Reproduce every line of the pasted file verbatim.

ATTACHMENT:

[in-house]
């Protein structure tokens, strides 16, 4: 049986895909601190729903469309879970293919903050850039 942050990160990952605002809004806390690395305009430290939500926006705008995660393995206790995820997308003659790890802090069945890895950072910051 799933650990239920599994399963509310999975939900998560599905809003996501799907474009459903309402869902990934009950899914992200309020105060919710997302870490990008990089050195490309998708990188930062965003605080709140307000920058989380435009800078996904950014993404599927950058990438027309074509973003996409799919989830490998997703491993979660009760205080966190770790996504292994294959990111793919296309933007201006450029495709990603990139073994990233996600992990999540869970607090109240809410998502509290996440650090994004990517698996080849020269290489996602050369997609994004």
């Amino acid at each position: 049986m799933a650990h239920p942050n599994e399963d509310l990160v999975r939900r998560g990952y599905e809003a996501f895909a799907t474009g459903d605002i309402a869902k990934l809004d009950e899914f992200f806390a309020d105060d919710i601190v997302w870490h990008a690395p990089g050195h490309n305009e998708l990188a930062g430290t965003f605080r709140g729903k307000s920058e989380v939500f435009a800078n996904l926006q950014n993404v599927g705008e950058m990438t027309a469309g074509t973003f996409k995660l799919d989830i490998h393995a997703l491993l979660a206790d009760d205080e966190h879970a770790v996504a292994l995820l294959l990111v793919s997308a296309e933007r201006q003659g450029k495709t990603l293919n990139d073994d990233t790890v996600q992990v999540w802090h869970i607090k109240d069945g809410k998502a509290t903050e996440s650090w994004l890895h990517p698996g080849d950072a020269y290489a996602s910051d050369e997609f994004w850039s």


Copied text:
[in-house]
């Protein structure tokens, strides 16, 4: 049986895909601190729903469309879970293919903050850039 942050990160990952605002809004806390690395305009430290939500926006705008995660393995206790995820997308003659790890802090069945890895950072910051 799933650990239920599994399963509310999975939900998560599905809003996501799907474009459903309402869902990934009950899914992200309020105060919710997302870490990008990089050195490309998708990188930062965003605080709140307000920058989380435009800078996904950014993404599927950058990438027309074509973003996409799919989830490998997703491993979660009760205080966190770790996504292994294959990111793919296309933007201006450029495709990603990139073994990233996600992990999540869970607090109240809410998502509290996440650090994004990517698996080849020269290489996602050369997609994004």
């Amino acid at each position: 049986m799933a650990h239920p942050n599994e399963d509310l990160v999975r939900r998560g990952y599905e809003a996501f895909a799907t474009g459903d605002i309402a869902k990934l809004d009950e899914f992200f806390a309020d105060d919710i601190v997302w870490h990008a690395p990089g050195h490309n305009e998708l990188a930062g430290t965003f605080r709140g729903k307000s920058e989380v939500f435009a800078n996904l926006q950014n993404v599927g705008e950058m990438t027309a469309g074509t973003f996409k995660l799919d989830i490998h393995a997703l491993l979660a206790d009760d205080e966190h879970a770790v996504a292994l995820l294959l990111v793919s997308a296309e933007r201006q003659g450029k495709t990603l293919n990139d073994d990233t790890v996600q992990v999540w802090h869970i607090k109240d069945g809410k998502a509290t903050e996440s650090w994004l890895h990517p698996g080849d950072a020269y290489a996602s910051d050369e997609f994004w850039s």